PHILPOTT surname: England (Kent, Saltwood, Hythe, Tonbridge) 1780+, 1840+, 1910+

PLUMRIDGE surname: England (Berkshire, Abingdon) 1720+ (Oxfordshire, Oxford) 1820+, Australia (Victoria, Geelong) 1850+

QUESTED surname: Anywhere, Anytime, One Name Study registered with Guild of One Name Studies

ROBINSON surname: England (Middlesex, Enfield) 1720+

ROLLASON surname: England (Warwickshire, Foleshill) 1720+ Australia (Queensland, Brisbane) 1863+

SMITH surname: Lucky me, I have  nine lines of Smith but the main one is England (Kent, Lower Hadres) 1800, (Kent, Boughton Under Blean and Hernhill) 1820+

TREMAYNE surname: England (Cornwall, Constantine) 1750-

WEEKS surname: England (Cornwall) 1790+, England (Devon, Plymouth) 1820+

WILLS surname: England (Cornwall, Perranuthnoe)  1680+

WINN surname: England (Cornwall, Constantine) 1770+

2. At the end, list your Most Wanted Ancestor with details!

While I always want to know more about all my ancestors my most wanted Ancestor is actually a marriage and a late marriage, during civil registration, at that:

William PHILPOTT born in 1838 in Cheriton, Kent marries Sarah MORGAN born in Llansafried, Wales. Well we assume they marry somewhere around 1858 as their first child was born in July 1859 in Folkestone, Kent. They go on to have another 12 children in Saltwood and Hythe (two of the other supposed children were actually her daughters’ children). William dies 3 Military Terrace, Hythe in 1898. Sarah dies there in 1912.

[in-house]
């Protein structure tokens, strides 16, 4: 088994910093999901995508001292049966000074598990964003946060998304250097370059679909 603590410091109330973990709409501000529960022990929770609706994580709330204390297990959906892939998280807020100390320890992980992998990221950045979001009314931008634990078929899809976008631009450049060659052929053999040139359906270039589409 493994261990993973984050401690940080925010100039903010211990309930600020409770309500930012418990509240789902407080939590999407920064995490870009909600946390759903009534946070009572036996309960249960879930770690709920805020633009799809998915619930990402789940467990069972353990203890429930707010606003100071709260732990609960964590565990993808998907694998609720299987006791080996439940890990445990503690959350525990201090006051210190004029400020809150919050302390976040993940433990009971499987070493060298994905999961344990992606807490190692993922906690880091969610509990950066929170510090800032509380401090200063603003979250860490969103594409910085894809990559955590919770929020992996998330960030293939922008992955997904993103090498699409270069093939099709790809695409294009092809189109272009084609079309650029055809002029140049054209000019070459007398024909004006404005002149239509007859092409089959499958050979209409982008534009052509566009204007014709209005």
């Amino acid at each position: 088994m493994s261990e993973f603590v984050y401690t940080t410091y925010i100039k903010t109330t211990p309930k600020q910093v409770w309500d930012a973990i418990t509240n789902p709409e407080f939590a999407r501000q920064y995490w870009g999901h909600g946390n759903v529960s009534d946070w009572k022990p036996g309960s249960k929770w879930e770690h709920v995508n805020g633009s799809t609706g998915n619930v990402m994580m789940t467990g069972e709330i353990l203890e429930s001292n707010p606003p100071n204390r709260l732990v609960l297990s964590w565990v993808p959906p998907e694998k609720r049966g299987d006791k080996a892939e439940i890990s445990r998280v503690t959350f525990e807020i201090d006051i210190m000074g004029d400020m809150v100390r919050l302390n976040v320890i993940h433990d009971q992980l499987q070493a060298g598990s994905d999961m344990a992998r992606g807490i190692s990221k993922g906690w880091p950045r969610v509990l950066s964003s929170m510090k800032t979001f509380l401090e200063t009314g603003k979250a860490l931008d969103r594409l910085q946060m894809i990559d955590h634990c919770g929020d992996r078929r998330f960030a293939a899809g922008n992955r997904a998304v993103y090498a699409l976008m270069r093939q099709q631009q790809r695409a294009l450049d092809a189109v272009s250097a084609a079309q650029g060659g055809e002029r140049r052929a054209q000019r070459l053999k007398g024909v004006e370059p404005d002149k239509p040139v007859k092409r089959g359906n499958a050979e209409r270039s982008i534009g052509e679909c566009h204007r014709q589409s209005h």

Per the 1911 census where it asks ‘how long have you been married in your current marriage’ Sarah says “37 years” which would make a supposed year of marriage 1874 (Sarah signs the form, so possibly it is the truth or they never married). William does die in 1898 so it would also depend if Sarah still considered herself married or not in 1911 (my mother still considers herself married even though Dad died seven years ago) in which case the marriage may have been 50 years previously eg 1861 if my maths is right?

William was employed as a groom in his early days so it is possible that they met while he was in service., as it is interesting that they come from different sides of the country.

I would love some fresh eyes on this as I have looked for this marriage for a number of years. I did a search from 1858 to 1898 which is when William died.